Conventional wisdom holds that governments are not particularly good at innovating.

And while there are plenty of examples to support that notion, there is also a growing and global portfolio of examples that suggest quite the contrary.

A few examples:
Providence, Rhode Island, USA: Children from lower-income families weren’t being exposed to enough spoken words during critical periods of brain development – this creates a so-called “brain gap.” In response, the city deployed new technology to help close the chasm; the result was a 52% spike in the number of words heard by at-risk children enrolled in a special program there.

Barcelona, Spain: An app was developed that coordinates social interactions and medical care for the city’s growing – and increasingly isolated – elderly community.

Philadelphia, Pennsylvania, USA: Eager to see more of a mix in its vendor pipeline, the city created a new role: social impact coordinator, tasked specifically with helping small companies pilot their solutions. As a result, smaller companies are increasingly becoming a part of Philadelphia’s procurement mix.

None of these examples show government innovating on its own – strategic partnering was the key to success.

This has been the case for decades. NASA gets major credit for opening the door to space exploration in the 1960s, to be sure. But without the participation of aerospace contractors – from mammoth icons to smaller shops, the industry fully embraced the cause – it’s a good bet that America’s space programs never would have launched, quite literally. And while cities have done much on their own to tackle a host of social problems, charitable groups like Bloomberg Philanthropies, the philanthropic giving arm of former New York City Mayor Michael Bloomberg, are giving those efforts a substantial boost.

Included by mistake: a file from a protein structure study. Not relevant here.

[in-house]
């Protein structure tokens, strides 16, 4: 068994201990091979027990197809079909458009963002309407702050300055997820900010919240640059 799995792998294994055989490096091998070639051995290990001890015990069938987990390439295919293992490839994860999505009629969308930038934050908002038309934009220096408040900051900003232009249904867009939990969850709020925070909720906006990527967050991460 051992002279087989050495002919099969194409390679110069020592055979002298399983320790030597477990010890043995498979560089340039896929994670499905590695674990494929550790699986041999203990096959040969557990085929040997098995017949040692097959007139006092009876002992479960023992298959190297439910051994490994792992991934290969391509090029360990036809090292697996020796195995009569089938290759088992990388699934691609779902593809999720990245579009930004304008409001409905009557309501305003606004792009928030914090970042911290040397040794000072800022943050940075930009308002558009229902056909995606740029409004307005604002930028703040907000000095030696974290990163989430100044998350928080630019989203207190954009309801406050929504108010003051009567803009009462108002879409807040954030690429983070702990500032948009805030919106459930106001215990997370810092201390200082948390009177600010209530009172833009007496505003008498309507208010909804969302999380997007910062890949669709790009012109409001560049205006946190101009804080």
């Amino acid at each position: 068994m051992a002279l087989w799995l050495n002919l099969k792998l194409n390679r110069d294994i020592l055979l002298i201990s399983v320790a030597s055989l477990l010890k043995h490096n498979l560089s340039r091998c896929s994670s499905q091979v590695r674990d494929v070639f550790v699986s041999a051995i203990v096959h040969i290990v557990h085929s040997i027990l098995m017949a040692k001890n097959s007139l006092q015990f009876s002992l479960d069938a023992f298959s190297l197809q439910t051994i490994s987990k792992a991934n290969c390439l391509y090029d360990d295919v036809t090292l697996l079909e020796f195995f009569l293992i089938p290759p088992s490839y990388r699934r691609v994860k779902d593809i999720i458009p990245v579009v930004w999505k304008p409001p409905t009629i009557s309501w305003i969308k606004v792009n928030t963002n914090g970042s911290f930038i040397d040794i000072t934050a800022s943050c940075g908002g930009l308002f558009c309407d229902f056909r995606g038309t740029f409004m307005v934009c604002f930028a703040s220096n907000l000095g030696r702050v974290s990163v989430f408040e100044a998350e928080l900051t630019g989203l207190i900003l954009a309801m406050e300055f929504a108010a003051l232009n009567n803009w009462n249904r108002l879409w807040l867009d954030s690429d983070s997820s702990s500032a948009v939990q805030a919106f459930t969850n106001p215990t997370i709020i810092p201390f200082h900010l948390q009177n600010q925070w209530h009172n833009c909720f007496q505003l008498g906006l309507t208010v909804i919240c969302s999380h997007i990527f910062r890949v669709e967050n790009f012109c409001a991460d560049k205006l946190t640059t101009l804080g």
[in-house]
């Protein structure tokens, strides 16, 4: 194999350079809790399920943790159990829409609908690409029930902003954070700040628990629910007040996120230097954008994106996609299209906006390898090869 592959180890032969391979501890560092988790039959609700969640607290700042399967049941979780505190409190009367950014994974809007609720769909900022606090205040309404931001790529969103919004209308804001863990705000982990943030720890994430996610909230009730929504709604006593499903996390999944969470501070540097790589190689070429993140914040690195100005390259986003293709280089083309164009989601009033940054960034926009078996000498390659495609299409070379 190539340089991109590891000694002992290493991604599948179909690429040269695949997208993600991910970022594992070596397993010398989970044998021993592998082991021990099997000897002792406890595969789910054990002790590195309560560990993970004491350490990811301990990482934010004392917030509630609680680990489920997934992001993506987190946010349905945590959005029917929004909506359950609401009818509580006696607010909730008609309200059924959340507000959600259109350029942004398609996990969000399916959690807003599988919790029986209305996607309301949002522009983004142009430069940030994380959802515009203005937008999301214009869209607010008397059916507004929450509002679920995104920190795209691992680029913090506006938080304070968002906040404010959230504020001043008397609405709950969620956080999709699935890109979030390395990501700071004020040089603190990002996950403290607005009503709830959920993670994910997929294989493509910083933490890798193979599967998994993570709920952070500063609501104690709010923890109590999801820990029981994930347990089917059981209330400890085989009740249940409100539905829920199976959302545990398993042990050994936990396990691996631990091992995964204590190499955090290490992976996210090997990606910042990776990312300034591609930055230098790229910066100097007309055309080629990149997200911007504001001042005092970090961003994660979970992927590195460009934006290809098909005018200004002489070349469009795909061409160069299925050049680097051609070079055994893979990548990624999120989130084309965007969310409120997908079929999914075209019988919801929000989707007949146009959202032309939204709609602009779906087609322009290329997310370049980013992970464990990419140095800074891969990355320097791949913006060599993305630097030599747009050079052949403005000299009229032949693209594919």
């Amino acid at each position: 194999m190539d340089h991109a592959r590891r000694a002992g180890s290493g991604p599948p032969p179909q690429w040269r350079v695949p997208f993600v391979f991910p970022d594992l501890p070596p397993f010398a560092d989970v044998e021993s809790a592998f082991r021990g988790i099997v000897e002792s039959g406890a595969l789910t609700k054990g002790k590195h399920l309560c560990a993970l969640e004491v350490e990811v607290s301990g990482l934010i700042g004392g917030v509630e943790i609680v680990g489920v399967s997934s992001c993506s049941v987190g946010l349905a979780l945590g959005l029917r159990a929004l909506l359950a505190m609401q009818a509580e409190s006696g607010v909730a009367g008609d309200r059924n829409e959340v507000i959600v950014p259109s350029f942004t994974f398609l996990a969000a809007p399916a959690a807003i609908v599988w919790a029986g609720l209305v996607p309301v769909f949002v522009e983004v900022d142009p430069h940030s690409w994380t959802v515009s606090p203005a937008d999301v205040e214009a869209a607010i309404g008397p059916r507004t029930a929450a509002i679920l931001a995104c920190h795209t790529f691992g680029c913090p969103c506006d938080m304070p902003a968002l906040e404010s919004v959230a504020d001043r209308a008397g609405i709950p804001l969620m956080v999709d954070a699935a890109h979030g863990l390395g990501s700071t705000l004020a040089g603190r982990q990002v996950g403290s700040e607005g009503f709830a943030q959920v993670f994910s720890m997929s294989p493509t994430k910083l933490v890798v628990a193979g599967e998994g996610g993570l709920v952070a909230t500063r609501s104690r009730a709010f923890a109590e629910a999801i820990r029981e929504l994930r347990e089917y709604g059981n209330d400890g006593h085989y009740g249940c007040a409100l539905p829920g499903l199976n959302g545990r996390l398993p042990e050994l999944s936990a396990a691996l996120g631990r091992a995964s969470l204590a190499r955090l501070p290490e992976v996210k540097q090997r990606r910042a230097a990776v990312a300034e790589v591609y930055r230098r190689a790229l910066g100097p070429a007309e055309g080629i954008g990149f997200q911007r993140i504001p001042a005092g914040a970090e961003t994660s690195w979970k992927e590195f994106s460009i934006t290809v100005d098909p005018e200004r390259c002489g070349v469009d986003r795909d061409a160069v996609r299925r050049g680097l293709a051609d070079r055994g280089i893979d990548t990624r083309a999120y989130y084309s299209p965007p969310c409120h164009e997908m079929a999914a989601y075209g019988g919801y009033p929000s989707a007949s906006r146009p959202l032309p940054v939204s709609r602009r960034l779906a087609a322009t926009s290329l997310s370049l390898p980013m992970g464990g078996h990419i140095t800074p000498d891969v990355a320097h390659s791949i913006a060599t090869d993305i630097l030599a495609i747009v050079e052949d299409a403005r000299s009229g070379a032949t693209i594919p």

The big takeaway from all of this: when it comes to city-sponsored innovation, disruption alone doesn’t get the job done. It’s all about collaboration.

Helping governments partner and innovate was the inspiration behind H+K’s recent decision to establish its new Government + Public Sector Practice. By combining H+K’s public and private sector know-how under one roof, our aim is to help governments come up with new solutions to modern challenges. Ultimately, the goal is purpose-driven collaboration, explains George Tagg Jr., who heads the new practice.

“H+K is finding an increasing appetite for trying new things in the public sphere by working with the private sector,” says Tagg, who spent nearly a decade working for the State and Defense Department and NATO prior to joining H+K.

The key to successful innovation in government and industry is remarkably similar, he also notes – “far more than people might think.”

The common ingredient?

“In both cases,” Tagg says, “you have to put your customers first.”